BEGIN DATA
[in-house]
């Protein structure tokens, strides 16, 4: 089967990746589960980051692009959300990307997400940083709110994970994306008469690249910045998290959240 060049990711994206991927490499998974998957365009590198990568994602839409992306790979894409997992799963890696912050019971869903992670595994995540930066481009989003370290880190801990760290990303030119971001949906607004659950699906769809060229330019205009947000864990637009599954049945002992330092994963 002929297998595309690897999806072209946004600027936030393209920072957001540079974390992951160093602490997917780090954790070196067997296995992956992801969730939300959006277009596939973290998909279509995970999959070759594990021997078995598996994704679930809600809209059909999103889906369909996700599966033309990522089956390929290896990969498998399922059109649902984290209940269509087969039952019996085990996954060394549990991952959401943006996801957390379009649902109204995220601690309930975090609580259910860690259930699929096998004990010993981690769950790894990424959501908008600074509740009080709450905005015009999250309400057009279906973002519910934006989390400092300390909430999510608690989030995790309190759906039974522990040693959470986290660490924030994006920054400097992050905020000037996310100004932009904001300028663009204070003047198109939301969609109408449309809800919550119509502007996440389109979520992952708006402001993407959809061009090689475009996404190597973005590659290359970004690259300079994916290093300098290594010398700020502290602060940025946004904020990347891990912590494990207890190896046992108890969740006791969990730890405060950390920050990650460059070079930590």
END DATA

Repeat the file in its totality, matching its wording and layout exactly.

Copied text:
[in-house]
């Protein structure tokens, strides 16, 4: 089967990746589960980051692009959300990307997400940083709110994970994306008469690249910045998290959240 060049990711994206991927490499998974998957365009590198990568994602839409992306790979894409997992799963890696912050019971869903992670595994995540930066481009989003370290880190801990760290990303030119971001949906607004659950699906769809060229330019205009947000864990637009599954049945002992330092994963 002929297998595309690897999806072209946004600027936030393209920072957001540079974390992951160093602490997917780090954790070196067997296995992956992801969730939300959006277009596939973290998909279509995970999959070759594990021997078995598996994704679930809600809209059909999103889906369909996700599966033309990522089956390929290896990969498998399922059109649902984290209940269509087969039952019996085990996954060394549990991952959401943006996801957390379009649902109204995220601690309930975090609580259910860690259930699929096998004990010993981690769950790894990424959501908008600074509740009080709450905005015009999250309400057009279906973002519910934006989390400092300390909430999510608690989030995790309190759906039974522990040693959470986290660490924030994006920054400097992050905020000037996310100004932009904001300028663009204070003047198109939301969609109408449309809800919550119509502007996440389109979520992952708006402001993407959809061009090689475009996404190597973005590659290359970004690259300079994916290093300098290594010398700020502290602060940025946004904020990347891990912590494990207890190896046992108890969740006791969990730890405060950390920050990650460059070079930590």